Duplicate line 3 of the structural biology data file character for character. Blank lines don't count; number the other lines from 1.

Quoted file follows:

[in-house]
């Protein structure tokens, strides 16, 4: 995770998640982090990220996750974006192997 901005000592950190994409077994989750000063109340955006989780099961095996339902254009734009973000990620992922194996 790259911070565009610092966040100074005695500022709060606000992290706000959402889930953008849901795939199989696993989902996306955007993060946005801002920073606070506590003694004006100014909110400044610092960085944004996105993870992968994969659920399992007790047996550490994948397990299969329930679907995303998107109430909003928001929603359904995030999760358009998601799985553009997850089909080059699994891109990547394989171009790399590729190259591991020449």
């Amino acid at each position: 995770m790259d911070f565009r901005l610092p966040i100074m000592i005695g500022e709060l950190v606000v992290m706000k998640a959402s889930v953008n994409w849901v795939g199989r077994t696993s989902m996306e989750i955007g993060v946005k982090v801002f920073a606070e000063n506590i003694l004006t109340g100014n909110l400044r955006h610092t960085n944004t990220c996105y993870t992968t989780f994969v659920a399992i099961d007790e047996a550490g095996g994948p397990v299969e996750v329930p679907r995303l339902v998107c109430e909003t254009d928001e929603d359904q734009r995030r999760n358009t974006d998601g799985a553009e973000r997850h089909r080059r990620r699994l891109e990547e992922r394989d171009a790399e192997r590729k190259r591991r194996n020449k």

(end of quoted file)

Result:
């Amino acid at each position: 995770m790259d911070f565009r901005l610092p966040i100074m000592i005695g500022e709060l950190v606000v992290m706000k998640a959402s889930v953008n994409w849901v795939g199989r077994t696993s989902m996306e989750i955007g993060v946005k982090v801002f920073a606070e000063n506590i003694l004006t109340g100014n909110l400044r955006h610092t960085n944004t990220c996105y993870t992968t989780f994969v659920a399992i099961d007790e047996a550490g095996g994948p397990v299969e996750v329930p679907r995303l339902v998107c109430e909003t254009d928001e929603d359904q734009r995030r999760n358009t974006d998601g799985a553009e973000r997850h089909r080059r990620r699994l891109e990547e992922r394989d171009a790399e192997r590729k190259r591991r194996n020449k």